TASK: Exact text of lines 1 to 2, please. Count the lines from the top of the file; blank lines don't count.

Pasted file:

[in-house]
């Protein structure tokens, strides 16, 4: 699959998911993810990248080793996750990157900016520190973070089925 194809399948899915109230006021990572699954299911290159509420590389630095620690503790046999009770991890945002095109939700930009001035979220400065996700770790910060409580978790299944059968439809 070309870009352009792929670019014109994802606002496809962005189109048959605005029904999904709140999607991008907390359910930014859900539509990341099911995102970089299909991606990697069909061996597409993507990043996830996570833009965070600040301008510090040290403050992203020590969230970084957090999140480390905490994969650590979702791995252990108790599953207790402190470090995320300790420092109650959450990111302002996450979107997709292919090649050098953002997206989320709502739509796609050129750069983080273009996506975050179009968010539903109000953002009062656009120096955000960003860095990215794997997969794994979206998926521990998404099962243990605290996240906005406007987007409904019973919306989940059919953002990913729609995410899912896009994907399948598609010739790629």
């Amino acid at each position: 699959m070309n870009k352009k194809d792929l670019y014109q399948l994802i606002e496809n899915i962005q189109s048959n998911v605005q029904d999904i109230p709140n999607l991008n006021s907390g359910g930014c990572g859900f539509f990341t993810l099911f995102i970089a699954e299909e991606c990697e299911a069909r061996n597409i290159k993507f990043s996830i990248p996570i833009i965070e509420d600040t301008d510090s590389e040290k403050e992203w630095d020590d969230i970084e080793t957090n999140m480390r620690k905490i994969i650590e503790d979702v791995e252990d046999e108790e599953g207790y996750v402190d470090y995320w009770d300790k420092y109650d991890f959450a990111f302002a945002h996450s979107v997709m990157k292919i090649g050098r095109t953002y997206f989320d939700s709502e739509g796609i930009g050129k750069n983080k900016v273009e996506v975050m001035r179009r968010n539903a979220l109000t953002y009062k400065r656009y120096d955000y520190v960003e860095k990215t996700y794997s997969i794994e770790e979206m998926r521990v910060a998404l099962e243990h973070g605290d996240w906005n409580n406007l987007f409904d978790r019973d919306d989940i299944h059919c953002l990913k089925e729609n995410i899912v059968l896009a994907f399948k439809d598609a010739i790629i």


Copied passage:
[in-house]
């Protein structure tokens, strides 16, 4: 699959998911993810990248080793996750990157900016520190973070089925 194809399948899915109230006021990572699954299911290159509420590389630095620690503790046999009770991890945002095109939700930009001035979220400065996700770790910060409580978790299944059968439809 070309870009352009792929670019014109994802606002496809962005189109048959605005029904999904709140999607991008907390359910930014859900539509990341099911995102970089299909991606990697069909061996597409993507990043996830996570833009965070600040301008510090040290403050992203020590969230970084957090999140480390905490994969650590979702791995252990108790599953207790402190470090995320300790420092109650959450990111302002996450979107997709292919090649050098953002997206989320709502739509796609050129750069983080273009996506975050179009968010539903109000953002009062656009120096955000960003860095990215794997997969794994979206998926521990998404099962243990605290996240906005406007987007409904019973919306989940059919953002990913729609995410899912896009994907399948598609010739790629």